What are the ethics of enabling unhealthy behavior if it enriches your financial bottom line? It’s a question that was raised, in passing, by Lil Wayne doc “The Carter,” and it comes to mind when reading pieces about — of all things — Jonah Hill being fat. Let’s not mince words here: in the three years since “Superbad,” Hill (along with Kevin James) has been using his girth as a prop, as the key to his persona. To be Hill is to wave one’s arms, roll with the punches and navigate the world in a different way from most screen stars.
So what does it mean when you get a weird think piece like Leah Rozen’s over at The Wrap, which tries to locate Hill in a lineage of portly comic stars? Rozen suggests he’s neither “the wild and crazy guy” nor any other “fat man default modes,” but “an average, even sweet fellow, often a little insecure, trying to get by.” “In more recent decades, stars who traded on their size for laughs include John Belushi, John Candy and Chris Farley — all of whom, sadly, died well before their time,” she notes.
Similarly, what does it mean to read a rebuttal-ish post from Jeff Wells at Hollywood Elsewhere complaining that Hill’s size gets in the way of his performance? (Gets in the way. Heh.) “Hill is running down a Las Vegas hotel hallway with Russell Brand and it’s hard not to think ‘Jesus, he’s gonna need oxygen if he doesn’t slow down,'” Wells muses.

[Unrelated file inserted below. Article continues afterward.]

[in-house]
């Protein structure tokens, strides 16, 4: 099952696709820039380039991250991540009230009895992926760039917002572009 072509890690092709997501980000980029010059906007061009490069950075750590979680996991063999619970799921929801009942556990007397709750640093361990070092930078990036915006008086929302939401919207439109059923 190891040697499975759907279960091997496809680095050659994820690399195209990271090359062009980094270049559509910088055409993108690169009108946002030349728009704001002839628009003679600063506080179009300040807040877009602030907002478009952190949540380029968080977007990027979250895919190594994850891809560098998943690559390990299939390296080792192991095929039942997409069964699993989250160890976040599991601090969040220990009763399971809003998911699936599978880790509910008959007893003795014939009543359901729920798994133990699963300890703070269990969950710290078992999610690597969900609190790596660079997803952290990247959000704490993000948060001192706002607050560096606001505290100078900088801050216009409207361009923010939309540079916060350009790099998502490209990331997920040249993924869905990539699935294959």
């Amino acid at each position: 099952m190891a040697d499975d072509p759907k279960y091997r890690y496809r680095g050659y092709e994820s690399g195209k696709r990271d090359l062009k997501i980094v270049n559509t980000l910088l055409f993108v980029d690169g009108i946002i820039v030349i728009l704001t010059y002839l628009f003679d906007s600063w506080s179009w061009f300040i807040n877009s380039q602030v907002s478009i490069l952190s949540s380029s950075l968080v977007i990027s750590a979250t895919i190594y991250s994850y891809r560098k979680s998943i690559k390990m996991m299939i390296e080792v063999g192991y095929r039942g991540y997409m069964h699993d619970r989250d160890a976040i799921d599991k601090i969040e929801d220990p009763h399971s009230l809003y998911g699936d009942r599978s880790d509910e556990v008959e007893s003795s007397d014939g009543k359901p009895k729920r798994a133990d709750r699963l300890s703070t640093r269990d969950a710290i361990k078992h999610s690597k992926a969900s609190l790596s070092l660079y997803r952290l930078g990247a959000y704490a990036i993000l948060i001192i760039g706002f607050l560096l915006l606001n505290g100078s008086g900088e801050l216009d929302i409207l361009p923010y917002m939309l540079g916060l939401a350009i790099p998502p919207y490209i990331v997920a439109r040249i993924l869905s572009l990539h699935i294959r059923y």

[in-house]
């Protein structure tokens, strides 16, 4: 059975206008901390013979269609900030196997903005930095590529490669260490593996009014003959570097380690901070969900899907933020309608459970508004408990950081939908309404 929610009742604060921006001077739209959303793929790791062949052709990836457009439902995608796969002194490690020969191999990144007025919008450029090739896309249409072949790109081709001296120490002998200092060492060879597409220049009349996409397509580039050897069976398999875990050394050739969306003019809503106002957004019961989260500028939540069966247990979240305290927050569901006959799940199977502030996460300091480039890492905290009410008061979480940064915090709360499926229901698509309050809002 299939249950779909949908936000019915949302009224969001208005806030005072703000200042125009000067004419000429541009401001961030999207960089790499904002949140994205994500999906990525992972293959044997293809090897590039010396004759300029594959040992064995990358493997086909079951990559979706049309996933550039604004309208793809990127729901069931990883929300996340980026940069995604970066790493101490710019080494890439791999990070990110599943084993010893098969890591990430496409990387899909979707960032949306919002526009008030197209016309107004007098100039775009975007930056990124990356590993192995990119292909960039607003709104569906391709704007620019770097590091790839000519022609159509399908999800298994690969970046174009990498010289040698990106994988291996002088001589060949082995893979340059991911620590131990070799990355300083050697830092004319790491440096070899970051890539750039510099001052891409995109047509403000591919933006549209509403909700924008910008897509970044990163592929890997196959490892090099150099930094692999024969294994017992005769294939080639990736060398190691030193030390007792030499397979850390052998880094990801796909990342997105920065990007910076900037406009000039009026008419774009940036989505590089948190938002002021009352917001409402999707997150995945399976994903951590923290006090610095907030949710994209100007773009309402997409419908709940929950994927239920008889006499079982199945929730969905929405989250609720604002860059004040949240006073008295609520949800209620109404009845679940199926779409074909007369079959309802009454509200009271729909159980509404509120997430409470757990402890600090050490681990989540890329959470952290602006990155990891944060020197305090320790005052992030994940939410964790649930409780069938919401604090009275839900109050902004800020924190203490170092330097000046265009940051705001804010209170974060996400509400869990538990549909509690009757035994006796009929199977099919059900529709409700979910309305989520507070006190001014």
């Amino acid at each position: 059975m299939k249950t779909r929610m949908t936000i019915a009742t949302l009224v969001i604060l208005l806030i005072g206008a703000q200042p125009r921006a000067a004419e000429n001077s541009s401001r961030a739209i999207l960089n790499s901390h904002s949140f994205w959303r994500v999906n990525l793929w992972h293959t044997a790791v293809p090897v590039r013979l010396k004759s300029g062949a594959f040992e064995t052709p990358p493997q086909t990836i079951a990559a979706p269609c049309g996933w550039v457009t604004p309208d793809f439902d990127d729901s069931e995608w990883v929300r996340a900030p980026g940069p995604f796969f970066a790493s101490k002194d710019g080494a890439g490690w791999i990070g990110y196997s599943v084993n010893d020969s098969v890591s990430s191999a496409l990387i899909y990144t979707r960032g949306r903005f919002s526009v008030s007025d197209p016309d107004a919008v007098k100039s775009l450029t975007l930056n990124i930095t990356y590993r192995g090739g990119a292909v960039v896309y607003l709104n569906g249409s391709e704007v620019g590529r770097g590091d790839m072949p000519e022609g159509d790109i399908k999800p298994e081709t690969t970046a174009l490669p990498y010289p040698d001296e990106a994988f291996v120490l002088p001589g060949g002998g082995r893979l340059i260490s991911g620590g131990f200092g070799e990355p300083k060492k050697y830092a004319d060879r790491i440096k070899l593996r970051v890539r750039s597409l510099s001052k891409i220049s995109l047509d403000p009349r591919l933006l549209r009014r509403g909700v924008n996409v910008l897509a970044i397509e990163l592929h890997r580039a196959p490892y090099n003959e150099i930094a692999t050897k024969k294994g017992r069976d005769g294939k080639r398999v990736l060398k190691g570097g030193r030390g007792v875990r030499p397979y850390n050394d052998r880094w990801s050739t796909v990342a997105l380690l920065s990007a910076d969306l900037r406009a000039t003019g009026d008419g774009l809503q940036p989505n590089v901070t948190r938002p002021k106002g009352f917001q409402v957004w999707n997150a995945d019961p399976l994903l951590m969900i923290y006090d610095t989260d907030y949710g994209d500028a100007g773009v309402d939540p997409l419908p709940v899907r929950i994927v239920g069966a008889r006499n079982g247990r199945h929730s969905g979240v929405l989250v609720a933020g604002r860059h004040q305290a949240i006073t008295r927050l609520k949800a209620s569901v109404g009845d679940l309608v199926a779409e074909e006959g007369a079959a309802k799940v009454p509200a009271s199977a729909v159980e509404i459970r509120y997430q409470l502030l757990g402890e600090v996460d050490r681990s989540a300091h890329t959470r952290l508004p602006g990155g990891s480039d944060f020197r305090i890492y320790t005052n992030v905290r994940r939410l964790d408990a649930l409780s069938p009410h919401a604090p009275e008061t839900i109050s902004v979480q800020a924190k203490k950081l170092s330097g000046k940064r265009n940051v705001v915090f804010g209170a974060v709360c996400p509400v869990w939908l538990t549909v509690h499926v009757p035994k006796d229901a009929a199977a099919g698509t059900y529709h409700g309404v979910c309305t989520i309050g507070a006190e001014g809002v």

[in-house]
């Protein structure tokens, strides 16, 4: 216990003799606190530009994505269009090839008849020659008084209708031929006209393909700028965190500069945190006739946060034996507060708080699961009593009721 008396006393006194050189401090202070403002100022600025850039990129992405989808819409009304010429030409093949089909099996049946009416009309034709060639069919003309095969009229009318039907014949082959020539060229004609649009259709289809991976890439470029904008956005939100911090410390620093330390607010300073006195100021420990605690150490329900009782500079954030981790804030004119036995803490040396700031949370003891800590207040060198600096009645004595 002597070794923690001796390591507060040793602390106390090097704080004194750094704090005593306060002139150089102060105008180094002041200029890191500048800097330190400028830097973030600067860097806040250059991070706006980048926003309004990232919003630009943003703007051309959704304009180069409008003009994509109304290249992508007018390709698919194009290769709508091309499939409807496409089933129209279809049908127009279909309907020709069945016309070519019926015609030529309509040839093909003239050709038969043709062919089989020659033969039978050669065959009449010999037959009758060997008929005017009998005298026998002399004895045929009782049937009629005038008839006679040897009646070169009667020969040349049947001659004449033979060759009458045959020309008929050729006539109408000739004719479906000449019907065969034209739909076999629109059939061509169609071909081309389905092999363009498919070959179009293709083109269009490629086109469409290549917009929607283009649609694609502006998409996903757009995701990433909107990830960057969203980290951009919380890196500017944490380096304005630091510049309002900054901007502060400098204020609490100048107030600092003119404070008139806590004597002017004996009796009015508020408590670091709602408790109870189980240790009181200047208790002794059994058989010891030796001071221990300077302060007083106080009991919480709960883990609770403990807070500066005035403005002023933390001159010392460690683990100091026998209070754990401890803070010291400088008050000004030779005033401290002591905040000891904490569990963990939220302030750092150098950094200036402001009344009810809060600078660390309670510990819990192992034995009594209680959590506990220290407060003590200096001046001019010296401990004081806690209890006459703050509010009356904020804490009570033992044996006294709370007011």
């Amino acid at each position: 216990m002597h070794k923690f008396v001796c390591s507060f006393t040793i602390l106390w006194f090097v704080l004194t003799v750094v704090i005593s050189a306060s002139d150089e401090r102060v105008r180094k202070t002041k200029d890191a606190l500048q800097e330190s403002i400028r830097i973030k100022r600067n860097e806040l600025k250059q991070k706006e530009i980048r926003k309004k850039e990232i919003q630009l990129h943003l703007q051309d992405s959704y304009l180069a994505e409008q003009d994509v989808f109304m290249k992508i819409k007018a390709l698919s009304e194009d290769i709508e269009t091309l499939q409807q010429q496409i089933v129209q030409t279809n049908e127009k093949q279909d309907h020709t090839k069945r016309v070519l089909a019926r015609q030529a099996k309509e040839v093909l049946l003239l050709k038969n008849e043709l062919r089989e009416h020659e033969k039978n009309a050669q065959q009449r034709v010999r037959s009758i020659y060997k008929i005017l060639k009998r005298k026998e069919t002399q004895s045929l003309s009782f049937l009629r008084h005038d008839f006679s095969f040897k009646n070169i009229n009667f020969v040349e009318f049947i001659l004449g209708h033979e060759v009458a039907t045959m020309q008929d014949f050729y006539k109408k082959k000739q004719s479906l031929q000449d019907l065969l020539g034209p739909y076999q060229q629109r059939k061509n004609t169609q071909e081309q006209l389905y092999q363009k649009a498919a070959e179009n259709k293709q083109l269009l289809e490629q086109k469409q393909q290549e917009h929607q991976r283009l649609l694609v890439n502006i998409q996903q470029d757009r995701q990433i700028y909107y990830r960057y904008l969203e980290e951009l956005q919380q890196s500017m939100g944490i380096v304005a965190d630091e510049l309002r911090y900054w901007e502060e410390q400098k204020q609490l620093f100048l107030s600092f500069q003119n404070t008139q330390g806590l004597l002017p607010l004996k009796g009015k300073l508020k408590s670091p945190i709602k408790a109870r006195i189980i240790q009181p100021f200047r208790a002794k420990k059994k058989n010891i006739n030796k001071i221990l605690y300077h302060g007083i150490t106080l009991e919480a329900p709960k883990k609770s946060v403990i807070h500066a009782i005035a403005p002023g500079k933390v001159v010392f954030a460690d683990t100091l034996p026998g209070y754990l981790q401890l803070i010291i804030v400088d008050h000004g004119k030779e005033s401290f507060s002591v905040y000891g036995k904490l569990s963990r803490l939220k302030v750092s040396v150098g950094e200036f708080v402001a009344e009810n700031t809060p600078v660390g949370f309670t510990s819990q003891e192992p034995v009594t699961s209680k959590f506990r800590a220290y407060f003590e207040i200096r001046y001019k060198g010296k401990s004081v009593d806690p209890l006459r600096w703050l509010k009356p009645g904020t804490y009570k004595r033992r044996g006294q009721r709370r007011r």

What’s missing from both these pieces is the acknowledgment that Hill (and the more famous Kevin James) embody the average multiplex-dweller better than all of our toned, groomed and thin stars. Jeffrey Wells finds it odd that Hill’s weight is “never once commented on” in “Get Him To The Greek,” but there’s nothing weird about that at all. That’s the reality: when you have a country where a third of people are obese or overweight, who would notice?
The true surprise is that there aren’t more actors like this: people claim to want glitz and glamor, but casting an obese guy is like a small validation of self. Hill’s weight isn’t a prop or tool: it’s just the way it is.
That means grouping him in with all those other portly comedians is pointless for any other than health reasons — reviewing him can start to feel like an excuse to chide, berate and hope for his improved health, the critic as doctor. And who asked for that?
[Photos: “Get Him to the Greek,” Universal, 2010; “Grown Ups,” Sony, 2010]